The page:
Bloom Filters27 Jul 2019
In this article we will look at a very useful probabilistic data structure called bloom filters.
TLDR: If you are in need of a mechanism to check if an element is present in a set but don’t have enough memory to store the entire set and also fine to tolerate some amount of false positive rate (configurable) with no false negatives, then give bloom filters a try.
The original paper (1) was from 1970’s when the RAM size was small and for some problems it was too impractical to store the hashed contents of the set in memory. So the author compares the conventional approach of storing the entire hashed contents of the set on the disk vs. storing a much smaller bloom filter entirely in the RAM - with an extra catch that it exhibits no false negative rate but can have some positive % of false positive rate. This way the total percentage of disk access to verify set membership queries can be brought down drastically (only few queries might incorrectly hit the disk because of false positives). Currently with the advent of big data, even the hash of the datasets might not fit into the RAM and bloom filter can be a good candidate solution in those situations. The trade-off obviously is that we are optimizing for space reduction vs increase (somewhat) in response time (during false positive situation).
What is meant by false positive and false negative ?
false negative - It means, for a set membership query, a data structure says the element is not a member of the set even though that element is present in the set.
false positive - It means, for a set membership query, a data structure says the element is a member of the set even though that element is not present in the set.
Bloom filter, will not exhibit false negatives but can exhibit some % of false positives.
When do u want to use it ?
- When space usage of the entire hashed contents of the set (conventional hash based solution) is too high to be stored entirely in RAM.
- When majority of set membership queries return negative response. That is when great many elements to be tested for set membership doesn’t actually belong in the set.
- We can accept some amount of false positives.
How it works
The paper describes two ways of implmenting the bloom filter and we will only look at the second method which is demonstrably superior in terms of space usage.
The entire set is an array of 1 bit cells. The cell can have a value of 1 or 0. 1 if the element is present in the set. 0 otherwise.
n -> number of elements that are expected to be stored in bloom filter. m -> number of cells or size of the bloom filter. k -> number of hash functions, f1, f2,..., fk. Each of these could be a hash functions like Murmur3, sha256 etc. s =  // set f =  // array of hash functions set operations: insert(x): for i in range(k): s[f[i](x)] = 1 // notice that the element is not added as key, only the hash of the element lookup(x): for i in range(k): if(s[f[i](x)] == 0): return 0 return 1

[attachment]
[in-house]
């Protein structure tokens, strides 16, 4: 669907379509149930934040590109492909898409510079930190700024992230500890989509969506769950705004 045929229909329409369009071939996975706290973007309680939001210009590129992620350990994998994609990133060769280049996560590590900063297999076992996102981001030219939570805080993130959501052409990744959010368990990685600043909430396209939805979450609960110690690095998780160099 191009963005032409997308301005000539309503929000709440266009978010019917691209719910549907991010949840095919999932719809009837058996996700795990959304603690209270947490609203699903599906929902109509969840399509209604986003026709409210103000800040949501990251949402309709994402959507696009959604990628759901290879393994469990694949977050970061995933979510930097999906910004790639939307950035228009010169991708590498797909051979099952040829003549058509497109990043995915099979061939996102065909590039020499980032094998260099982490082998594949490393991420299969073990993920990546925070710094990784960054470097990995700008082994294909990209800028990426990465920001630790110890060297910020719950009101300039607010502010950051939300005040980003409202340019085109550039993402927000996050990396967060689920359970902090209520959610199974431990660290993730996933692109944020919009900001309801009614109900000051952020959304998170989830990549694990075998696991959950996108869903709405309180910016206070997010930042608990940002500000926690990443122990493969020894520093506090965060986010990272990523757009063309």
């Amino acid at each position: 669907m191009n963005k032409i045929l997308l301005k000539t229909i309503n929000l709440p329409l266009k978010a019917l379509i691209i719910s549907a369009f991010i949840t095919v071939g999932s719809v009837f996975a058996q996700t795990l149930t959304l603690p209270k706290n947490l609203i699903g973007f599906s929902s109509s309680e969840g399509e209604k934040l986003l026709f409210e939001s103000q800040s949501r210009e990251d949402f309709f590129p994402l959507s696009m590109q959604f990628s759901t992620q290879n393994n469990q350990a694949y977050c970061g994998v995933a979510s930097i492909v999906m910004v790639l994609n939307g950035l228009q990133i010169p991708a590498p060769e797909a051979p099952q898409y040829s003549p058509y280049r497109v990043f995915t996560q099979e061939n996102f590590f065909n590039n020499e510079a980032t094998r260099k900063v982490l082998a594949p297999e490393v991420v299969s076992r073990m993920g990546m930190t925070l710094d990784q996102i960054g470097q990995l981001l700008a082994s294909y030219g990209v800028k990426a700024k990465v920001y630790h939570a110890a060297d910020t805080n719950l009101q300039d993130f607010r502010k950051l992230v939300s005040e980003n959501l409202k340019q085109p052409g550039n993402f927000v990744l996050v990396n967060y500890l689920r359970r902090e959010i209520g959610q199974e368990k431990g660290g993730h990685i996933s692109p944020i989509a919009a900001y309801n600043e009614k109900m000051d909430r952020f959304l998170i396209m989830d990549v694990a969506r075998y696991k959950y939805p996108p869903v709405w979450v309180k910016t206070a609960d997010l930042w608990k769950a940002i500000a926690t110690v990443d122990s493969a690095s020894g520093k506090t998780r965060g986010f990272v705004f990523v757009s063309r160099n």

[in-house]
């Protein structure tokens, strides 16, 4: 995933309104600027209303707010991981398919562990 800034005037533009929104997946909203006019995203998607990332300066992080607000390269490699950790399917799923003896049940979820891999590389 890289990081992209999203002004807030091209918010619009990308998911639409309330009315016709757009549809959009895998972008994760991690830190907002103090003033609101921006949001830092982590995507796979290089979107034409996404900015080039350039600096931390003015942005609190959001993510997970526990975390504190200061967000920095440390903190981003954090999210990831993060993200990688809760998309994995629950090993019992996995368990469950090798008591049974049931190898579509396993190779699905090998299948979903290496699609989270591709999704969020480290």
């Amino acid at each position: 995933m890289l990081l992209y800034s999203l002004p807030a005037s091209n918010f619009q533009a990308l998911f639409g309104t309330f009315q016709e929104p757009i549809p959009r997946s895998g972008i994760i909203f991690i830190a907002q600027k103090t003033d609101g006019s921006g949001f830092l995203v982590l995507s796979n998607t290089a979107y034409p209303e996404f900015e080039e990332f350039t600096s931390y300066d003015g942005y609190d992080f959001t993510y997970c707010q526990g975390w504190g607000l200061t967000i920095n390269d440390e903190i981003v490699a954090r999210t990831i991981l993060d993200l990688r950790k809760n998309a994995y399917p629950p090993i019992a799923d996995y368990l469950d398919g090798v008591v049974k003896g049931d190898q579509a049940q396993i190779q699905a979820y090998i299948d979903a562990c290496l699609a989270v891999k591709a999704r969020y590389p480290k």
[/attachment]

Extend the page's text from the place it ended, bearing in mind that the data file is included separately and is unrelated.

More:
Initially all cells have 0 value.
For the insert case, we are finding the hash of the input element using each of the hash functions and using the hash as the index into the set and setting the value in that index position to 1.
During lookup (set membership), we again find the hash of the input element using each of the hash function and using the hash as the index into the set check if the value in the index is 0. If yes, we know for sure the element is not in set and we return 0 (not found). Else, we return 1 (found).
When we return 1 during lookup, we can be wrong. This is where the false positive can happen. Since more than two elements can map to the same index in the array we can’t be really sure if the element we are checking is the same element that was originally hashed into the index.
One thing to notice is our implementation didn’t have
remove() method. Since we can’t guarantee that the element is present in the set, we also cannot blindly remove an element since if we do that then we potentially could remove some other element which also happen to hash into the same index. There are ways to overcome
this limitation but we won’t go into it in this article.
Time and Space complexity
The time taken for both operations are proportional to O(k), regardless of the number of elements in the set!
The space complexity is O(m). How we choose m and k is based on how much error rate we are willing to tolerate.
Analysis, proceeds like this:
The probability that after 1 insertion a cell will be 0, is (1 - 1/m)^k. After n insertions, the probability becomes (1 - 1/m)^kn.
Then the probability of false positive rate is
(1 - (1 - 1/m)^kn)^k and this turns out to be approx. ~ (1 - e^-kn/m)^k
Given this, if we raise k (number of hash functions) we can bring down the error rate, but in the original paper, one of the goal is to preserve the time spent on evaluating if a member is present in the set or not and it depends on keeping the k value low. We leave it to the consumer of bloom filter to choose the best m and n (according to their space requirements) and decide what would be the best k value we can derive based on that.
The optimal k, given m and n is,
optimal k = ln(2). m/n
False positive rate E = (1/2)^k ~ (0.6185)^m/n
Here, m/n is the number of bits per element.
In practice, k (which must be an integer) and m/n must be constants. Example, when m/n = 10 and k = 7, E is ~ 0.008.
In the original paper, the author uses the example of 500,000 words to be hypenated and 450,000 of these words can be hypenated using simple means. The other 50,000 words need access to a reference dictionary that is completely disk resident. With bloom filter, for a choice of E = 1/16, an access required to read from disk for atmost (50,000 + (450,000/16)) ~ 78,000 of the 500,000 words to be hypenated, i.e for approximately 16% of the cases. This constitutes 84% reduction in disk access in case of completely disk resident hash area.